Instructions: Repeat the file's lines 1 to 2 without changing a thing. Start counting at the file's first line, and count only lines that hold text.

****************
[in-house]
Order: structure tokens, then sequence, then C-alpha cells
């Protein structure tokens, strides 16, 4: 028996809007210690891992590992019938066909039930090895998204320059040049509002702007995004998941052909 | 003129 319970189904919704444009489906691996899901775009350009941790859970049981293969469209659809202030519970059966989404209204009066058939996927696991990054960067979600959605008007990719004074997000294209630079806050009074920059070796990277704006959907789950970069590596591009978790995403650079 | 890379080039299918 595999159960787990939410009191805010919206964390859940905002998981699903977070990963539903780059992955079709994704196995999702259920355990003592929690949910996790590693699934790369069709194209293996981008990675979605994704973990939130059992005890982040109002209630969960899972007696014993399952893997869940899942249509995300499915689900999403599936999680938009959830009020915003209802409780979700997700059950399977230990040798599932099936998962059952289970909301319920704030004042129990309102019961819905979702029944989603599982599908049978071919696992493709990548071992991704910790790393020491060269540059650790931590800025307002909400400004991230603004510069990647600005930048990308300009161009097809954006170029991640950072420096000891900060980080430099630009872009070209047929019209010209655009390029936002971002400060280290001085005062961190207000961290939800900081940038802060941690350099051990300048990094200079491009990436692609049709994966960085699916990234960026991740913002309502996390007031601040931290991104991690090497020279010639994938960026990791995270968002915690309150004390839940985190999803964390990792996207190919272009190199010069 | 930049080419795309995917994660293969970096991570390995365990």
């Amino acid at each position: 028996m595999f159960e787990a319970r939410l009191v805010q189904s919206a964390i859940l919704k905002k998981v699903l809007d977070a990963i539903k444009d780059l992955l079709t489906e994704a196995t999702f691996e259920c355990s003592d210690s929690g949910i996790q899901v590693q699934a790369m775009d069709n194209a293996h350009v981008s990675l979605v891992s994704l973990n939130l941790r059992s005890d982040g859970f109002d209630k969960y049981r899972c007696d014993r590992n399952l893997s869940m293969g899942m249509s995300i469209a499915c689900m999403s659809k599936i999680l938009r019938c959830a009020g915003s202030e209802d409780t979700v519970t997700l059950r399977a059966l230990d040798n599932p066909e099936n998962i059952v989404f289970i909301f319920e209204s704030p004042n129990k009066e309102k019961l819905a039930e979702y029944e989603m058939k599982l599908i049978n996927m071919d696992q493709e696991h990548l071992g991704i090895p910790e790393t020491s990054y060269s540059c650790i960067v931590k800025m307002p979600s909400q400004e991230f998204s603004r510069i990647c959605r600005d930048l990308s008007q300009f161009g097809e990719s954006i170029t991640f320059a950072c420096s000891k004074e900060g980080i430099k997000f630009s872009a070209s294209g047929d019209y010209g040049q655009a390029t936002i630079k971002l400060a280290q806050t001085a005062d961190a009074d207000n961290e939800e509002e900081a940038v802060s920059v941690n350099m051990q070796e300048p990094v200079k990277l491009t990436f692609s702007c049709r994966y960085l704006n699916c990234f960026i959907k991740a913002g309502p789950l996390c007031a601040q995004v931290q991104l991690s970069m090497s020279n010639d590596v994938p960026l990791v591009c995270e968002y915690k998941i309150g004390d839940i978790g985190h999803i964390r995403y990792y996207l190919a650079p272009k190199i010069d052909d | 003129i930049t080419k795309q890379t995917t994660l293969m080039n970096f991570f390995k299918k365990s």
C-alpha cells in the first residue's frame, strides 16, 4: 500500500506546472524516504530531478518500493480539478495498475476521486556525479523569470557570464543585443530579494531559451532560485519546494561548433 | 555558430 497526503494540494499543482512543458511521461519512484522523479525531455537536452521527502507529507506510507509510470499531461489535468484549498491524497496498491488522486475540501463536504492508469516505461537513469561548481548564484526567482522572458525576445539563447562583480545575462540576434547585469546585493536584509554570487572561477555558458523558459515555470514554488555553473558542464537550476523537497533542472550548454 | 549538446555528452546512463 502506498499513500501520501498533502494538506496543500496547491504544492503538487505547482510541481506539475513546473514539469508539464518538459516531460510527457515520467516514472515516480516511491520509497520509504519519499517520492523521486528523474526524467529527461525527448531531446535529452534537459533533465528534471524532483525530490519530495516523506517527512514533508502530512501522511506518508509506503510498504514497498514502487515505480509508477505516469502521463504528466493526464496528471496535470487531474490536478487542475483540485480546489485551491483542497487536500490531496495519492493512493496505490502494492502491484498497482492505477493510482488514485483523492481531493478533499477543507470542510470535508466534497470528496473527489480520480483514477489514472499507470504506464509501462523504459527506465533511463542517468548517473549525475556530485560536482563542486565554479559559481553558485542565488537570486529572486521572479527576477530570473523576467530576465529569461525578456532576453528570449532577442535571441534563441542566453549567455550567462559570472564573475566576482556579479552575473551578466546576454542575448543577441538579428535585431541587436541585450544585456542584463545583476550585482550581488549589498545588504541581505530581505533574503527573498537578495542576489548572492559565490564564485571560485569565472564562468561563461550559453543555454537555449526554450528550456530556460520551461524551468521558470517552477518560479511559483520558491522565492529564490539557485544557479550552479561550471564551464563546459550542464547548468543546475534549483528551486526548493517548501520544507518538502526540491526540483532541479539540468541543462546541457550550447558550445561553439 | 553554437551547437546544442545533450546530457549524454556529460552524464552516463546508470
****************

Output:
[in-house]
Order: structure tokens, then sequence, then C-alpha cells